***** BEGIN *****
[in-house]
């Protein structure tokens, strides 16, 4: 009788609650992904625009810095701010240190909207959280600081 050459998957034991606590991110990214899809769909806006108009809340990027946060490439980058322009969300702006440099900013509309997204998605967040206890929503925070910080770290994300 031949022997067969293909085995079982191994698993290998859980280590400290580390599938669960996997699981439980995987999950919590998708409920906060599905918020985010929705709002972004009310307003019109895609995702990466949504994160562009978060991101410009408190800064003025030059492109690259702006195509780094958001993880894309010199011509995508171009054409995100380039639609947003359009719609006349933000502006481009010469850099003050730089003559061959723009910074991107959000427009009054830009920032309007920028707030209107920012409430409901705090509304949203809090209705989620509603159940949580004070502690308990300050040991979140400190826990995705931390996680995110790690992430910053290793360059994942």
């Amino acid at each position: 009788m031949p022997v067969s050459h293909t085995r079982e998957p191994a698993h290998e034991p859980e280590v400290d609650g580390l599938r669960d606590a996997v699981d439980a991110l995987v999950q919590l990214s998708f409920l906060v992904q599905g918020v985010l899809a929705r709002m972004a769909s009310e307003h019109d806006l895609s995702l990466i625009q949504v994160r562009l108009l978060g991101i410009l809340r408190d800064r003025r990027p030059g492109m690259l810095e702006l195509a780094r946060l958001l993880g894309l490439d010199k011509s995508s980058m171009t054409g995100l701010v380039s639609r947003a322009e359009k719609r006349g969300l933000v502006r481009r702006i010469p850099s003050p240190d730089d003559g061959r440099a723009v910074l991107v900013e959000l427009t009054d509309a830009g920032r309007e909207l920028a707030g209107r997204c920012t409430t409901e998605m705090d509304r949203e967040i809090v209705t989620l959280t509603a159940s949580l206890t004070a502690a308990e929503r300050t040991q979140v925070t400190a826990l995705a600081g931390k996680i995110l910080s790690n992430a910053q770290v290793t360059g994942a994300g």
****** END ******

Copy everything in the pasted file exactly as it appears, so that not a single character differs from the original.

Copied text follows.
[in-house]
């Protein structure tokens, strides 16, 4: 009788609650992904625009810095701010240190909207959280600081 050459998957034991606590991110990214899809769909806006108009809340990027946060490439980058322009969300702006440099900013509309997204998605967040206890929503925070910080770290994300 031949022997067969293909085995079982191994698993290998859980280590400290580390599938669960996997699981439980995987999950919590998708409920906060599905918020985010929705709002972004009310307003019109895609995702990466949504994160562009978060991101410009408190800064003025030059492109690259702006195509780094958001993880894309010199011509995508171009054409995100380039639609947003359009719609006349933000502006481009010469850099003050730089003559061959723009910074991107959000427009009054830009920032309007920028707030209107920012409430409901705090509304949203809090209705989620509603159940949580004070502690308990300050040991979140400190826990995705931390996680995110790690992430910053290793360059994942």
């Amino acid at each position: 009788m031949p022997v067969s050459h293909t085995r079982e998957p191994a698993h290998e034991p859980e280590v400290d609650g580390l599938r669960d606590a996997v699981d439980a991110l995987v999950q919590l990214s998708f409920l906060v992904q599905g918020v985010l899809a929705r709002m972004a769909s009310e307003h019109d806006l895609s995702l990466i625009q949504v994160r562009l108009l978060g991101i410009l809340r408190d800064r003025r990027p030059g492109m690259l810095e702006l195509a780094r946060l958001l993880g894309l490439d010199k011509s995508s980058m171009t054409g995100l701010v380039s639609r947003a322009e359009k719609r006349g969300l933000v502006r481009r702006i010469p850099s003050p240190d730089d003559g061959r440099a723009v910074l991107v900013e959000l427009t009054d509309a830009g920032r309007e909207l920028a707030g209107r997204c920012t409430t409901e998605m705090d509304r949203e967040i809090v209705t989620l959280t509603a159940s949580l206890t004070a502690a308990e929503r300050t040991q979140v925070t400190a826990l995705a600081g931390k996680i995110l910080s790690n992430a910053q770290v290793t360059g994942a994300g």